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James Joyce’s Dubliners: Two Gallants

In “Two Gallants,” the sixth short story in the Dubliners collection, James Joyce is especially careful and crafty in his opening paragraph. Even the most cursory of readings exposes repetition, alliteration, and a clear structure within just these nine lines. The question remains, though, as to what the beginning of “Two Gallants” contributes to the meaning and impact of Joyce’s work, both for the isolated story itself and for Dubliners as a whole. The construction, style, and word choice of this opening, in the context of the story and the collection, all point to one of Joyce’s most prevalent implicit judgments: that the people of Ireland refuse to make any effort toward positive change for themselves.

(1)The grey warm evening of August had descended

(2)upon the city and a mild warm air, a memory of

(3)summer, circulated in the streets. The streets, shuttered

(4)for the repose of Sunday, swarmed with a gaily coloured

(5)crowd. Like illumined pearls the lamps shone from the

(6)summits of their tall poles upon the living texture below

(7)which, changing shape and hue unceasingly, sent up

(8)into the warm grey evening air an unchanging un-

(9)ceasing murmur. (p. 59)

The opening paragraph of this story is a microcosm, in terms of structure, of the larger construction of “Two Gallants:” both are clearly circular in style, beginning and ending with similar references and stylistic devices. The most explicit hint of the story’s structure is the use of the word “circulated” (line 3), but Joyce offers concrete evidence in the opening as well. He begins with a reference to “the grey warm evening” (line 1) and includes in the final sentence the phrase “the warm grey evening” (line 8). …

… middle of paper …

…on page 64, say,

Yet still in her darkness doth Erin lie sleeping,

Still doth the pure light its dawning delay.

Joyce attempts in “Two Gallants” and the other stories in Dubliners to begin the “dawning” process — a move away from static “paralysis” toward a sense of collective agency for positive change — but is limited to the finite role of lighting metaphorical lamps. However bright and pointed his light is, he still must depend on the people of Ireland, in whom he has little or no faith, to fight for the change he says they so desperately need.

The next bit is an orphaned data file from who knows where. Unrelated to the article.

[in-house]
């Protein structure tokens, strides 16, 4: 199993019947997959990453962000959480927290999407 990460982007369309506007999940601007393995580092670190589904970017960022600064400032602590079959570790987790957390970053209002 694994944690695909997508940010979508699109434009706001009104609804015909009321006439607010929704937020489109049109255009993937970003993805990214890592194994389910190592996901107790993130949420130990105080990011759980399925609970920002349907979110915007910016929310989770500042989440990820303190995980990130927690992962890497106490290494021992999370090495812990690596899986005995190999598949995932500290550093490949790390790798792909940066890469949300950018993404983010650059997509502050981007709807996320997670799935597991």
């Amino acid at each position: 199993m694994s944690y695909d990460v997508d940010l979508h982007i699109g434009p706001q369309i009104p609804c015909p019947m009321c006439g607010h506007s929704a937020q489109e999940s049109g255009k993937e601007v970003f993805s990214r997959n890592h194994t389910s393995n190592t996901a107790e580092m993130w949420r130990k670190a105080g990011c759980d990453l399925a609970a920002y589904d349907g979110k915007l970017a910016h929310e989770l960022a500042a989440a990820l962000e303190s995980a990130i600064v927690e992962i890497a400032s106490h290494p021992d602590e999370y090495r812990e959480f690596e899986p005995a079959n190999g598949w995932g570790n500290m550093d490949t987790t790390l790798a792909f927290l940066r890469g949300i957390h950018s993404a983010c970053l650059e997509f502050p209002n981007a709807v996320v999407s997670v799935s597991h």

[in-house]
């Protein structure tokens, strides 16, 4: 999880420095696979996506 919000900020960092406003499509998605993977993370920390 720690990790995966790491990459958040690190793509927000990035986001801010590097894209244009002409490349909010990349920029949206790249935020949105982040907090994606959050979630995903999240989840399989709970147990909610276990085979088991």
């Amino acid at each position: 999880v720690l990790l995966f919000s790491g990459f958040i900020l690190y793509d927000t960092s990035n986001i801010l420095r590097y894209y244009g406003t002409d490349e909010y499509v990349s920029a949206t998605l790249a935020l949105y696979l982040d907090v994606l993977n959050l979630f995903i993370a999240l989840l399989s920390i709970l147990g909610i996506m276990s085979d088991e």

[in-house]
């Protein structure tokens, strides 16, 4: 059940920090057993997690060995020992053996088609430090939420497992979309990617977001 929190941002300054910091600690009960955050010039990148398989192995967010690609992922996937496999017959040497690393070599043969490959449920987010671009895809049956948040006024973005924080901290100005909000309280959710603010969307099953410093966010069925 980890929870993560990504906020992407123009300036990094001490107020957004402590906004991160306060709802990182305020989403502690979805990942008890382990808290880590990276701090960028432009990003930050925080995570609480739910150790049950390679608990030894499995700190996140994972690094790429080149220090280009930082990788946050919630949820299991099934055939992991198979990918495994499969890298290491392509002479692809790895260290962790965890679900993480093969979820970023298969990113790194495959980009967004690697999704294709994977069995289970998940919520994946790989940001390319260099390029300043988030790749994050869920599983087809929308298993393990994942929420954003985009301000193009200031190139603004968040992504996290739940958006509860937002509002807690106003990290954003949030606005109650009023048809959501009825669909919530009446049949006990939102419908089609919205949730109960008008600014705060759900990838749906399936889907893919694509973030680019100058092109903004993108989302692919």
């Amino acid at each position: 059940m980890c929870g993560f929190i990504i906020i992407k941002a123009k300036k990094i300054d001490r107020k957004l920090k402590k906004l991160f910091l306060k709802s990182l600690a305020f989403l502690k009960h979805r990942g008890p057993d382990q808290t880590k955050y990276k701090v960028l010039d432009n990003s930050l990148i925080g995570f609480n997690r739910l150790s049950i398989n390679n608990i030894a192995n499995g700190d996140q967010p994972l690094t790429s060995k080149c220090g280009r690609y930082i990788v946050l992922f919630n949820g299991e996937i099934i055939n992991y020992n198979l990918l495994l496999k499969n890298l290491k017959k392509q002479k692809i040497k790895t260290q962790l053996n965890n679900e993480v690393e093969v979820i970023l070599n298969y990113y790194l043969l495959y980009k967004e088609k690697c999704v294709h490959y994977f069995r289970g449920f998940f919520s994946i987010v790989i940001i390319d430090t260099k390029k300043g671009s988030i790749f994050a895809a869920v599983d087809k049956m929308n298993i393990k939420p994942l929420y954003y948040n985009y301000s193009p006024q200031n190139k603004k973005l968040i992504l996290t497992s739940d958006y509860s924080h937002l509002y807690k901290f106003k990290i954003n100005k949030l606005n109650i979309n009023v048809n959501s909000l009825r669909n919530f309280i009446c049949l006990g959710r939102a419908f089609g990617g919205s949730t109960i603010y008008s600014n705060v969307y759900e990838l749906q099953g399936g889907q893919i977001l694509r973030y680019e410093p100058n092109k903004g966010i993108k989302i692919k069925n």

Works Cited

1 from Gifford, Don. Joyce Annotated: Notes for Dubliners and A Portrait of the Artist as a Young Man. Berkeley: University of California Press, 1982, page 59.

All other citations from Joyce, James. The Portable James Joyce, ed. Harry Levin. New York: Penguin Books, 1976.

Themes in Truman Capote’s In Cold Blood

In Cold Blood – Themes

There are many prominent themes in the novel In Cold Blood, and they cover a wide spectrum of topics. They include the effects (if any) caused by environment in childhood, how a person of any of locale can be a victim of hostility, and the presence of contrasting personalities.

Truman Capote gives the reader a detailed account of Perry Smith’s and Dick Hickock’s childhoods. Smith’s childhood was very problematic and scarred by years of abuse. He witnessed beatings of his mother by his father; as a result of the domestic violence, his parents divorced. Due to these problems he rans away from home, and he was “in and out of detention homes many times” (277). He is severely beaten and humiliated by a cottage mistress because of a mixuration malfunction. These violent episodes compelled his bitterness toward other humans. When Smith entered adulthood, he commited acts of thievery and acts of battery. While in the merchant marines, he once threw a Japanese policeman off a bridge and into the water. All these events had an impact on Smith, and his adulthood provided him with the opportunity to avenge the experiences that enraged him.

Hickock’s childhood was marked by no horror stories. His years of childhood showed no signs of abuse or neglect, but his parents were a little overprotective. He showed no real contempt for his parents or his childhood. Dick’s inception into adulthood reveals his abnormal “tendencies,” (Reed 115) and in the novel proof is given by Hickock: “I think the main reason I went there [the Clutter home] was not to rob them but to rape the girl” (278).

The two killers’ childhoods were obviously dissimilar, and their differences bring to question the formation of a killer’s mind. Is it childhood that affects the criminal mind’s mentality? Smith’s lack of companionship during his childhood led him to search for companionship in Hickock. Hickock took advantage of Smith’s need by promoting Smith’s fantasies. Hickock truly felt that Smith’s fantasies were ludicrous, but he supported his fantasies because he needed Smith’s aid to commit the murders.

A second theme of In Cold Blood is the randomness of crime. The Clutter family lived in rural Kansas hundreds of miles from a major city, and people of this small community felt a sense of security. The Clutter family murder made national headlines because this crime fit no stereotype.

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